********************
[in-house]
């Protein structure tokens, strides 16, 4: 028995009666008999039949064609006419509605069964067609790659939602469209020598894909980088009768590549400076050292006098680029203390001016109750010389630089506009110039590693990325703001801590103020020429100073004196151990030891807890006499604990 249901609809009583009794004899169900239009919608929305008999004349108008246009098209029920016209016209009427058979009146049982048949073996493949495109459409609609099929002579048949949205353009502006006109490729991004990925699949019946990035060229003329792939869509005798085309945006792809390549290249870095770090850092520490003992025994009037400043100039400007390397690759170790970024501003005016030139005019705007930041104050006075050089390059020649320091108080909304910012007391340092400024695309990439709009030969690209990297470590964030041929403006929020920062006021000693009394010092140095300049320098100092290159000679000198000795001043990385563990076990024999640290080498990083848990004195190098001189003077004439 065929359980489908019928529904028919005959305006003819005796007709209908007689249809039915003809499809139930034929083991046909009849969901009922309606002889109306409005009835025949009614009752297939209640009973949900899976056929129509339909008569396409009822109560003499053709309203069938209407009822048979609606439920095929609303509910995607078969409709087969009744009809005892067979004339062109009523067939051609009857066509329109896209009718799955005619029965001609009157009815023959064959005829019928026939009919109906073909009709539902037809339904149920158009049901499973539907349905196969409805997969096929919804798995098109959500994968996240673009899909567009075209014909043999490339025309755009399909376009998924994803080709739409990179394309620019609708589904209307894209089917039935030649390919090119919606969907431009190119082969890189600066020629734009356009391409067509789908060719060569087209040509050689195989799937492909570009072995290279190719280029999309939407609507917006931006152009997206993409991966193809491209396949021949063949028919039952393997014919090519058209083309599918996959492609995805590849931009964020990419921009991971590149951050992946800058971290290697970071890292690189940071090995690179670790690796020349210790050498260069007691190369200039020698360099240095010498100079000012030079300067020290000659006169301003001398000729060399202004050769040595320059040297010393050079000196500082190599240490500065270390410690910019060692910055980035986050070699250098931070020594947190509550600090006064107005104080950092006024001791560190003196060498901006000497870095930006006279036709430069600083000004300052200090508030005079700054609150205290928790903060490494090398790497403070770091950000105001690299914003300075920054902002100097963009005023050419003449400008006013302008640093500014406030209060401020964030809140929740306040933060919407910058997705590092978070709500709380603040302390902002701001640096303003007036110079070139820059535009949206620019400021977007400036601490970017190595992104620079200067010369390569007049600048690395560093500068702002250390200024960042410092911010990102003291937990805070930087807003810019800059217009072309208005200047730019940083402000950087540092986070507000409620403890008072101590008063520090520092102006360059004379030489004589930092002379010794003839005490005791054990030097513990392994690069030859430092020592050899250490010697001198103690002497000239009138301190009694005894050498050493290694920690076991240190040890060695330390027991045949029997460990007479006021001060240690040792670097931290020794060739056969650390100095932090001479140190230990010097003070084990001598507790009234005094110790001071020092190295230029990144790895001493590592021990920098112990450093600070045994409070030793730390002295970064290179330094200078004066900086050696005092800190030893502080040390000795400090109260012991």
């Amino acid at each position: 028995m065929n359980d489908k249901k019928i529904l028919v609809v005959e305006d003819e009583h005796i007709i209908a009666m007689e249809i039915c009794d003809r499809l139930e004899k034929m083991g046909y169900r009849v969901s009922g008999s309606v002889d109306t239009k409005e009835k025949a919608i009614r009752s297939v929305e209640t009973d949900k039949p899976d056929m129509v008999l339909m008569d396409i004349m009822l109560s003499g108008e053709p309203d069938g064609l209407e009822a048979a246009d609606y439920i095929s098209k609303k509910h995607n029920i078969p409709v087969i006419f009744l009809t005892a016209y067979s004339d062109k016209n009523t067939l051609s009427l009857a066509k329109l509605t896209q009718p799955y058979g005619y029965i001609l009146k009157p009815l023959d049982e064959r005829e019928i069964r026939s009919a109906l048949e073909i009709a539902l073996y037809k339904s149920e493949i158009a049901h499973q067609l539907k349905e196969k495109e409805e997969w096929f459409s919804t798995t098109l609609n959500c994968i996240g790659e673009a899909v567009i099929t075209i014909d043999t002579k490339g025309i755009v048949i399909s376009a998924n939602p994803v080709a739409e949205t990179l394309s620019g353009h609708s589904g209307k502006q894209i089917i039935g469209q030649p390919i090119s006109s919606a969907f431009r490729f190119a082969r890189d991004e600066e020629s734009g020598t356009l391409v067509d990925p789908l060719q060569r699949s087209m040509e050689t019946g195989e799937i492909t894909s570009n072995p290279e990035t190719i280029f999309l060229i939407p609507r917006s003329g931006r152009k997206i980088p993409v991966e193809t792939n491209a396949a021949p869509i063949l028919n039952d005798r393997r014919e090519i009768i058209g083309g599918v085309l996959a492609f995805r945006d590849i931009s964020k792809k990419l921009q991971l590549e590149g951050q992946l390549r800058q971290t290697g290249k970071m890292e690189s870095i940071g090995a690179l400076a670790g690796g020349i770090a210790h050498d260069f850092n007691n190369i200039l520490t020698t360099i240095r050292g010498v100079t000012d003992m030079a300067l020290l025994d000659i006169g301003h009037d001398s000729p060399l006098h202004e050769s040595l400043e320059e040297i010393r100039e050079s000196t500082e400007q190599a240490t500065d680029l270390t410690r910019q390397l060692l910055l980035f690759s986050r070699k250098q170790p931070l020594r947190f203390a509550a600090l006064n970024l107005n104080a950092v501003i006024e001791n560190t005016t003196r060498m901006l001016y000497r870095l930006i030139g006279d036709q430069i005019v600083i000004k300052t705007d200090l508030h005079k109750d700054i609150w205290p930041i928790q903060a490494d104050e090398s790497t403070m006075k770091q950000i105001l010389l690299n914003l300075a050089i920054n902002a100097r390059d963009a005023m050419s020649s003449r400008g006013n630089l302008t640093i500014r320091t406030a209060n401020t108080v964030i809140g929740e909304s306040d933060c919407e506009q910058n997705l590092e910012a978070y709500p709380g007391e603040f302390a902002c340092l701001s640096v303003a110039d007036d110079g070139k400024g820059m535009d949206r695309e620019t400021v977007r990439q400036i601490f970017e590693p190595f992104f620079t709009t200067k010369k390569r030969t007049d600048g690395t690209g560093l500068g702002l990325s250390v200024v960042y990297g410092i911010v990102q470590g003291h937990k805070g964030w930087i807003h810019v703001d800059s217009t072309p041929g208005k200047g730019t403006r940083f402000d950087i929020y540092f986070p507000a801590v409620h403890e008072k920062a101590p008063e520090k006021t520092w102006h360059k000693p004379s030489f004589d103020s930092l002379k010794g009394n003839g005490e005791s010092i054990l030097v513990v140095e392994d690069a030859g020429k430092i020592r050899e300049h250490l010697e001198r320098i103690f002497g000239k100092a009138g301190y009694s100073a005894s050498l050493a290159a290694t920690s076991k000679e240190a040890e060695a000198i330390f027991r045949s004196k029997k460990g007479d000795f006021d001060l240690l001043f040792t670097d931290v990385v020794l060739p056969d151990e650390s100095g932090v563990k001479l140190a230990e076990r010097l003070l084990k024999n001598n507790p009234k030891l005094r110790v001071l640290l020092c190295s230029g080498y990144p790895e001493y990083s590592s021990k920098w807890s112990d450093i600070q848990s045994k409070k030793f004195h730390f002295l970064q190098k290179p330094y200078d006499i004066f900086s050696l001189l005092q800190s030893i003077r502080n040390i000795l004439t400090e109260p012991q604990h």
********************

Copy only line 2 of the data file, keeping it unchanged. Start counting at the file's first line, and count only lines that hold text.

């Protein structure tokens, strides 16, 4: 028995009666008999039949064609006419509605069964067609790659939602469209020598894909980088009768590549400076050292006098680029203390001016109750010389630089506009110039590693990325703001801590103020020429100073004196151990030891807890006499604990 249901609809009583009794004899169900239009919608929305008999004349108008246009098209029920016209016209009427058979009146049982048949073996493949495109459409609609099929002579048949949205353009502006006109490729991004990925699949019946990035060229003329792939869509005798085309945006792809390549290249870095770090850092520490003992025994009037400043100039400007390397690759170790970024501003005016030139005019705007930041104050006075050089390059020649320091108080909304910012007391340092400024695309990439709009030969690209990297470590964030041929403006929020920062006021000693009394010092140095300049320098100092290159000679000198000795001043990385563990076990024999640290080498990083848990004195190098001189003077004439 065929359980489908019928529904028919005959305006003819005796007709209908007689249809039915003809499809139930034929083991046909009849969901009922309606002889109306409005009835025949009614009752297939209640009973949900899976056929129509339909008569396409009822109560003499053709309203069938209407009822048979609606439920095929609303509910995607078969409709087969009744009809005892067979004339062109009523067939051609009857066509329109896209009718799955005619029965001609009157009815023959064959005829019928026939009919109906073909009709539902037809339904149920158009049901499973539907349905196969409805997969096929919804798995098109959500994968996240673009899909567009075209014909043999490339025309755009399909376009998924994803080709739409990179394309620019609708589904209307894209089917039935030649390919090119919606969907431009190119082969890189600066020629734009356009391409067509789908060719060569087209040509050689195989799937492909570009072995290279190719280029999309939407609507917006931006152009997206993409991966193809491209396949021949063949028919039952393997014919090519058209083309599918996959492609995805590849931009964020990419921009991971590149951050992946800058971290290697970071890292690189940071090995690179670790690796020349210790050498260069007691190369200039020698360099240095010498100079000012030079300067020290000659006169301003001398000729060399202004050769040595320059040297010393050079000196500082190599240490500065270390410690910019060692910055980035986050070699250098931070020594947190509550600090006064107005104080950092006024001791560190003196060498901006000497870095930006006279036709430069600083000004300052200090508030005079700054609150205290928790903060490494090398790497403070770091950000105001690299914003300075920054902002100097963009005023050419003449400008006013302008640093500014406030209060401020964030809140929740306040933060919407910058997705590092978070709500709380603040302390902002701001640096303003007036110079070139820059535009949206620019400021977007400036601490970017190595992104620079200067010369390569007049600048690395560093500068702002250390200024960042410092911010990102003291937990805070930087807003810019800059217009072309208005200047730019940083402000950087540092986070507000409620403890008072101590008063520090520092102006360059004379030489004589930092002379010794003839005490005791054990030097513990392994690069030859430092020592050899250490010697001198103690002497000239009138301190009694005894050498050493290694920690076991240190040890060695330390027991045949029997460990007479006021001060240690040792670097931290020794060739056969650390100095932090001479140190230990010097003070084990001598507790009234005094110790001071020092190295230029990144790895001493590592021990920098112990450093600070045994409070030793730390002295970064290179330094200078004066900086050696005092800190030893502080040390000795400090109260012991």